The Kennebecasis Restoration initiative began with a comprehensive habitat assessment of 285.5 km of stream. The results of this assessment highlighted the need to address elevated stream temperatures and degraded riparian zones to improve the health of the watershed. To address concerns over eroding banks and degraded riparian habitat, a restoration project was developed and implemented. Approximately 78% of the Kennebecasis Watershed consists of forested lands, with 19% consisting of agricultural and occupied lands. Agricultural, residential, and other occupied lands directly influence the water quality and habitat conditions of the watershed through cattle grazing, riparian vegetation removal, and agricultural and municipal runoff. Residential areas as well as rural residences, dot the entire length of the Kennebecasis River and its tributaries. Industries such as a potash mine, sawmills, and fish hatcheries are located throughout its reaches. Recreational industries including two golf courses can also be found on the Kennebecasis tributaries. Ward’s Creek is a key tributary of the Kennebecasis and in 2013 the KWRC identified a priority site on this Creek. In 2014, the bank was heavily eroded with a steep slope and minimal vegetation.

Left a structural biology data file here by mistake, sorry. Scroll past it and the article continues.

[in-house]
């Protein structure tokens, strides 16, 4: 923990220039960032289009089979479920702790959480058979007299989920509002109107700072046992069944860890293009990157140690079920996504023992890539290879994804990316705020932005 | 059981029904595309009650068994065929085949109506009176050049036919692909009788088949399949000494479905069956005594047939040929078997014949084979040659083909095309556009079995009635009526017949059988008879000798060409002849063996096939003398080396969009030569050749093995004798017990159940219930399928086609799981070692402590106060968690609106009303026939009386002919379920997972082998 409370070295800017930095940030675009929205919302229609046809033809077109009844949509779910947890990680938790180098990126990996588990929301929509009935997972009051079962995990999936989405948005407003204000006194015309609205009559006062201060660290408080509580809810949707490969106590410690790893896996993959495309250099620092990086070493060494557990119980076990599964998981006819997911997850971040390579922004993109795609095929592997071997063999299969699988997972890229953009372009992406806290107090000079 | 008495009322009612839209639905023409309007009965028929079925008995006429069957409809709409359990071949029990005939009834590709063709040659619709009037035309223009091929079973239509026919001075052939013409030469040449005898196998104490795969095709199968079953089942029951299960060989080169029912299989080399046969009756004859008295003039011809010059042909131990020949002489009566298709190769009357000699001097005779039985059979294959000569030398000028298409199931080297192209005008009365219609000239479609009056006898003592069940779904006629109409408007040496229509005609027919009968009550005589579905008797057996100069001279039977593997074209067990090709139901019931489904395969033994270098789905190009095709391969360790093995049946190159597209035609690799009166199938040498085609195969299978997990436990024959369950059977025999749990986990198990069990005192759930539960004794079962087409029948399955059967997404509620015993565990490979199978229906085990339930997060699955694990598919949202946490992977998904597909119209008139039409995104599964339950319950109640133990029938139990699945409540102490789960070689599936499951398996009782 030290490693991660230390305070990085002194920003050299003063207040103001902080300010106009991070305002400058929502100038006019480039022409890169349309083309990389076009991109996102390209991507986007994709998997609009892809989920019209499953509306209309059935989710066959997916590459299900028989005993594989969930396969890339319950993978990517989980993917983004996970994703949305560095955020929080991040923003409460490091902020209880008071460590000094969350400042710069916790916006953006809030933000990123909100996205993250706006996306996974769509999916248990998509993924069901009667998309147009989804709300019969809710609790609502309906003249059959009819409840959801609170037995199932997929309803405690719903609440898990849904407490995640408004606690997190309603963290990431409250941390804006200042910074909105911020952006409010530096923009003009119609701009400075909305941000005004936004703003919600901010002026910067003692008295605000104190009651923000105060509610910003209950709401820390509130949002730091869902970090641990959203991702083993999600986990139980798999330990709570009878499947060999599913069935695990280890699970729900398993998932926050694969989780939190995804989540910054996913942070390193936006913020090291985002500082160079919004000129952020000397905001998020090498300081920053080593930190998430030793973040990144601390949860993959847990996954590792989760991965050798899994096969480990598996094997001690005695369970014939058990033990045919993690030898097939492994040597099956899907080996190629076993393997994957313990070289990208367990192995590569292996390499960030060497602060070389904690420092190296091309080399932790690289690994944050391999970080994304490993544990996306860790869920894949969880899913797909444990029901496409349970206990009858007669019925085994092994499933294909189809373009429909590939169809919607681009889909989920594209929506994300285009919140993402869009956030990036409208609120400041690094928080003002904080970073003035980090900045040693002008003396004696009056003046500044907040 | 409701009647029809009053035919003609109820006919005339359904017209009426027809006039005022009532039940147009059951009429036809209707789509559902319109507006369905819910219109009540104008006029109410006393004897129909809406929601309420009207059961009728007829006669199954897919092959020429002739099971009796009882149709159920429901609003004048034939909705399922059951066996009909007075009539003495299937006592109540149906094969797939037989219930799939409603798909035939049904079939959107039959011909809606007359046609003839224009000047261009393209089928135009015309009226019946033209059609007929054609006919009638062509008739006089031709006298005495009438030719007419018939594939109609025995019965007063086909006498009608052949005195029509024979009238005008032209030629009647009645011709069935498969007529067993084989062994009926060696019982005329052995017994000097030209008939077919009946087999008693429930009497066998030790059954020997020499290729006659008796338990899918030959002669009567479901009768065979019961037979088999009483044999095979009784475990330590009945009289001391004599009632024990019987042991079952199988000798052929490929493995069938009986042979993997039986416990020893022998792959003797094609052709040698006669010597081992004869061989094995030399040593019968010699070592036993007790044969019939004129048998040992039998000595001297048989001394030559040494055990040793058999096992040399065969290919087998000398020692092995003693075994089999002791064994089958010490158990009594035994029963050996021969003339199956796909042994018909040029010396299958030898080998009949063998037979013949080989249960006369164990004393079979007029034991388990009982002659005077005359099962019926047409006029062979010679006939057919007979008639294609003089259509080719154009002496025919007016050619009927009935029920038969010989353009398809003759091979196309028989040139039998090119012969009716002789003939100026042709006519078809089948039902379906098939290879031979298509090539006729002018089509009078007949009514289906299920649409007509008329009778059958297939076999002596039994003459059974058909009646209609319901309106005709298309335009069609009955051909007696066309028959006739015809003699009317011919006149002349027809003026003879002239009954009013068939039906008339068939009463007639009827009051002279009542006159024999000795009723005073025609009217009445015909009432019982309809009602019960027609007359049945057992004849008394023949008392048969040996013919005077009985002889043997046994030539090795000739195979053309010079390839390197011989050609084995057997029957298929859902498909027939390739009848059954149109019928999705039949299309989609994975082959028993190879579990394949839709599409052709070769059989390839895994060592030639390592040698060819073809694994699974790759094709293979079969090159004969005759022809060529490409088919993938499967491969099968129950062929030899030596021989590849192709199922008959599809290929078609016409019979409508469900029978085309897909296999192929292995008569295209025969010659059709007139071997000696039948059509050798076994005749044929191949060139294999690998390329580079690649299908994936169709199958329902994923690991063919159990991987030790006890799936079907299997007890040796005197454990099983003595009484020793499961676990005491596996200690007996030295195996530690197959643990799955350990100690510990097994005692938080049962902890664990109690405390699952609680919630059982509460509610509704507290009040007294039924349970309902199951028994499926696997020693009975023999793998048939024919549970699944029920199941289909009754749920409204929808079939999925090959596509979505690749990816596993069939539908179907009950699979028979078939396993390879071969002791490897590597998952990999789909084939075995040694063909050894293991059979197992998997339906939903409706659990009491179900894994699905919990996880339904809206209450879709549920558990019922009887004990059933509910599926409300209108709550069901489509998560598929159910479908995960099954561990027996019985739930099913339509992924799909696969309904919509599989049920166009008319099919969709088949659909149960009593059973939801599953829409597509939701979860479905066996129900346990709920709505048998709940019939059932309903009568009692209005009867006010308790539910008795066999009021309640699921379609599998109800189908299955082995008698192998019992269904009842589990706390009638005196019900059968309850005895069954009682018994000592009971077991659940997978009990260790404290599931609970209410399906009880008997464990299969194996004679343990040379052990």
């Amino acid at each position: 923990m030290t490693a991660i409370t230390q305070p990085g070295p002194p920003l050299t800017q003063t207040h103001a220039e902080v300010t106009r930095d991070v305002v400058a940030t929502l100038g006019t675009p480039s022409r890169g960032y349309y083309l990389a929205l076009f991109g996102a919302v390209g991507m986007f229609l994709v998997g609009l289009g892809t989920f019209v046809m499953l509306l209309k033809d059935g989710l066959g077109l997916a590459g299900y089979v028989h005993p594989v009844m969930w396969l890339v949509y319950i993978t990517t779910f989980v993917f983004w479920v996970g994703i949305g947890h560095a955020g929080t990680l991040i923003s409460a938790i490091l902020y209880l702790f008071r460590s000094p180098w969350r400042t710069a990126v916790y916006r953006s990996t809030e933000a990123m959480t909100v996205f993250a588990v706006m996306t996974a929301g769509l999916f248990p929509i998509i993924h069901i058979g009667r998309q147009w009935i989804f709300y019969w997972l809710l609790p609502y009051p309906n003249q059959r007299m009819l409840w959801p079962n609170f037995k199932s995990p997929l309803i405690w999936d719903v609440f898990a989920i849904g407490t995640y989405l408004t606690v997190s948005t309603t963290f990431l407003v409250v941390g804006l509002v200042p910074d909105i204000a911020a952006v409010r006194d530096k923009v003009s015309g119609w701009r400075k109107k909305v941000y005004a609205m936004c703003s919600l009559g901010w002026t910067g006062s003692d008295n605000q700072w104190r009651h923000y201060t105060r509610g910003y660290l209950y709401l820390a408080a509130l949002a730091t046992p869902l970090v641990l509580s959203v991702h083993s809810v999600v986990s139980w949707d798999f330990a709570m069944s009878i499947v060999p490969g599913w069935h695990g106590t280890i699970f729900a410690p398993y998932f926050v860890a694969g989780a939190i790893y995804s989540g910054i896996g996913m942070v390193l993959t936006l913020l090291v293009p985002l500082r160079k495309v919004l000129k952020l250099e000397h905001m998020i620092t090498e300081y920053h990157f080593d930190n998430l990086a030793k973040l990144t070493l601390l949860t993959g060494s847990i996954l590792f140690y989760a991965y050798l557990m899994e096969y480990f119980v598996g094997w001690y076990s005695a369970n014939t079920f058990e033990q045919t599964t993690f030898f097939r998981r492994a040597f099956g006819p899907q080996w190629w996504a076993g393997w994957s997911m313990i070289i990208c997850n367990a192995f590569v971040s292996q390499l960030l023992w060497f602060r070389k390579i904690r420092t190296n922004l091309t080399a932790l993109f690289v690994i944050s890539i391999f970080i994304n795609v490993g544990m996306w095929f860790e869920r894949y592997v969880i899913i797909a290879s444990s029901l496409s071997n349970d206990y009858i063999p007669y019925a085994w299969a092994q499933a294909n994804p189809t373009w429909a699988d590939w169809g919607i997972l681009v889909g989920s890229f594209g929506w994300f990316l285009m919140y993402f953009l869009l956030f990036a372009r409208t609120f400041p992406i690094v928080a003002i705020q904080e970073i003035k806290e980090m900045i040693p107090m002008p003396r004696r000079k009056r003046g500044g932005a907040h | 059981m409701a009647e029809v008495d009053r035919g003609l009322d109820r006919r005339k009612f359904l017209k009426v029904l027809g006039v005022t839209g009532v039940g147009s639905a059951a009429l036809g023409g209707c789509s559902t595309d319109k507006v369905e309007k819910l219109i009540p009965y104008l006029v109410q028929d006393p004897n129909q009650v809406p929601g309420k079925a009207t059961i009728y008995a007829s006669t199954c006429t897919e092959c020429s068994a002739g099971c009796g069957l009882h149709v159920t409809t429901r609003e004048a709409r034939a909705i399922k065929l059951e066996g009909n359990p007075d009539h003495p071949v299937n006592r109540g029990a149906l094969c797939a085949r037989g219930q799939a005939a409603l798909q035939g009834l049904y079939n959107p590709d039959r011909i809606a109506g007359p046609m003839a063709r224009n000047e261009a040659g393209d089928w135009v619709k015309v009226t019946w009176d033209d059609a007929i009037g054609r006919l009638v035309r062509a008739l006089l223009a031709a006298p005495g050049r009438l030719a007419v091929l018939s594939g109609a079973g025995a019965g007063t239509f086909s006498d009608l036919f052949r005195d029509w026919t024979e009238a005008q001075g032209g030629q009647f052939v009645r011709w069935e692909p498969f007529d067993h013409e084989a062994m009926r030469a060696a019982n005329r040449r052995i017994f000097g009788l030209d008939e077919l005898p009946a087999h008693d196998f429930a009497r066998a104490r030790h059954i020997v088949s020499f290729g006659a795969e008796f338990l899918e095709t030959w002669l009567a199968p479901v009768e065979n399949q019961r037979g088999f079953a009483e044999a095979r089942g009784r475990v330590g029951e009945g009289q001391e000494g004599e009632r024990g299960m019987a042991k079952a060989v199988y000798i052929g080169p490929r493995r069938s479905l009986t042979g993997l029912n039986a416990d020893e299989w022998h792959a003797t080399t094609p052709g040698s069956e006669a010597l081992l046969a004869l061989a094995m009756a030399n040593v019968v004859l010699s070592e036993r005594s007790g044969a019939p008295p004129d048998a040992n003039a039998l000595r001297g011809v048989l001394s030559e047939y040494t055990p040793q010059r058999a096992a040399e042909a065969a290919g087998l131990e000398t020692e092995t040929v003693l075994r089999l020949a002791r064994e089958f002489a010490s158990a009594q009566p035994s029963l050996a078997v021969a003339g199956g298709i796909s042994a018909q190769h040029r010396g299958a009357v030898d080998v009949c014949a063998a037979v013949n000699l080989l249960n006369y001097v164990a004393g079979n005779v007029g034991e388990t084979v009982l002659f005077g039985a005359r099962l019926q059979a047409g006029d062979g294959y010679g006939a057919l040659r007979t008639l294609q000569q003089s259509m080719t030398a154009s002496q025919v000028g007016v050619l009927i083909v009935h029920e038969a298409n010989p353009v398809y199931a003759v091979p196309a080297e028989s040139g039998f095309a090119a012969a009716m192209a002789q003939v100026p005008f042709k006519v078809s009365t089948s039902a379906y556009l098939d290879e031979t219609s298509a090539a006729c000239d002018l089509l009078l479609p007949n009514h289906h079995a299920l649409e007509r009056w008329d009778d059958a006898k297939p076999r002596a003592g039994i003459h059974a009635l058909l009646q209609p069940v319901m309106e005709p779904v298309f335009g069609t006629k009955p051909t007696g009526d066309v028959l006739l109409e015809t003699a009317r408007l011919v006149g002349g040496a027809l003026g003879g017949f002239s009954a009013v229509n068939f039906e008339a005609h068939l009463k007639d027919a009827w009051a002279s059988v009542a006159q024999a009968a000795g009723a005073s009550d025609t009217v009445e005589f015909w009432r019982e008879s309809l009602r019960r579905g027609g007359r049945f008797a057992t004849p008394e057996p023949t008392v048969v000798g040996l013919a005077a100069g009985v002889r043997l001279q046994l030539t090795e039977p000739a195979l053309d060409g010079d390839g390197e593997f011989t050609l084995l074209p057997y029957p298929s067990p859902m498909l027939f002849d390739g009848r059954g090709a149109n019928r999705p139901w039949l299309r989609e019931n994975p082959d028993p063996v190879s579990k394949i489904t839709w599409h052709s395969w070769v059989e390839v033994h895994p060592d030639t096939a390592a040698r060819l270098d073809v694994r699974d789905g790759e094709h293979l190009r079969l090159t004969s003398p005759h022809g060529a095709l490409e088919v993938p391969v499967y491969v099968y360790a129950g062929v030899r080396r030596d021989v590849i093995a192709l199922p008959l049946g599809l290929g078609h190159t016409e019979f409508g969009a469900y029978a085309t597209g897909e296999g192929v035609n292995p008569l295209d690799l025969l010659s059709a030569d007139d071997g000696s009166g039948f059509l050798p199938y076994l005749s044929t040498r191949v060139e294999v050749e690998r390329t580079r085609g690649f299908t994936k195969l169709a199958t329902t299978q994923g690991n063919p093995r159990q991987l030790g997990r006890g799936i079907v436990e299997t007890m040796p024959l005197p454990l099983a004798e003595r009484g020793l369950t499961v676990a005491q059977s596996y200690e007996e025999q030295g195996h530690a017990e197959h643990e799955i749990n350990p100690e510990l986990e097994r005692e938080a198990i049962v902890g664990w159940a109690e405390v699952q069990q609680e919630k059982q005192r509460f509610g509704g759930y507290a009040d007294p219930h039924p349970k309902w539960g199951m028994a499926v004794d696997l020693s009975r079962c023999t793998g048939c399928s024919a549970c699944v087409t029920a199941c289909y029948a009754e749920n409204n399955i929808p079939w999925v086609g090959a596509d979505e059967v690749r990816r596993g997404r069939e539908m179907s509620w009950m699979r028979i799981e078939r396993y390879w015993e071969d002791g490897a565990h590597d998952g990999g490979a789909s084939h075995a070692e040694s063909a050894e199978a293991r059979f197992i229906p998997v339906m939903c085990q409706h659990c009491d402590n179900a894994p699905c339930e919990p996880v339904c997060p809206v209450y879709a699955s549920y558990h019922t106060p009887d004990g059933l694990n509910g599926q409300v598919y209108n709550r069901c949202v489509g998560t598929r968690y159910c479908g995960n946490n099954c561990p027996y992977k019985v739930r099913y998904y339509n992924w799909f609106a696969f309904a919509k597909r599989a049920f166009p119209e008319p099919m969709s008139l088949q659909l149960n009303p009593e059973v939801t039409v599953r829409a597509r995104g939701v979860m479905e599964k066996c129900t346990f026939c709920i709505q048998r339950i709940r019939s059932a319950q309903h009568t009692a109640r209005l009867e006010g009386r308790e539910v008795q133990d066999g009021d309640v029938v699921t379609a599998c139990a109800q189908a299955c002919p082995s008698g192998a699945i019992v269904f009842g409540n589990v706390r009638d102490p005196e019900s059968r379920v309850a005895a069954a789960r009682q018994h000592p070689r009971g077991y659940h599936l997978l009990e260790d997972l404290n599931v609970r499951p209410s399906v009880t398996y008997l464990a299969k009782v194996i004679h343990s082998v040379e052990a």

In 2013, the Kennebecasis Watershed Restoration Committee (KWRC) developed the Ward’s Creek Riparian Enhancement initiative to address concerns over eroding banks and a degrading riparian habitat. Located in southern New Brunswick near Sussex, KWRC is a non-profit organization that works with all the rivers, streams and lakes that flow into the Kennebecasis River. The Kennebecasis River is a major tributary to the Lower Saint John River. Kennebecasis is a Maliseet term that means “little snake”, a good description for the river whose watershed covers 134,660 hectares, flowing through Sussex, Norton, Hampton, Quispamsis, Rothesay, and parts of Saint John. The main stem of the river is more than 90 kilometers long from the head of tide at Bloomfield to its source near Hamilton Lake, east of Sussex. KWRC’s mission is to advance habitat restoration, public awareness and participation and restore the Kennebecasis Watershed back to a sustainable ecosystem. The Kennebecasis River Watershed has a high percentage of agricultural land use (19%). Much of this land base is directly adjacent to rivers and streams in the watershed. Eroding stream banks and degrading riparian areas are a concern for both the agricultural community and the KWRC in the region, particularly in the context of a changing climate. Increased erosion can reduce available land for production, while warmer temperatures with less canopy coverage can increase water temperatures and may play a role in the introduction of new threats (e.g. invasive species) into the watershed. With the number of municipalities, recreational opportunities, as well as various corporate interests, the health of this watershed is important.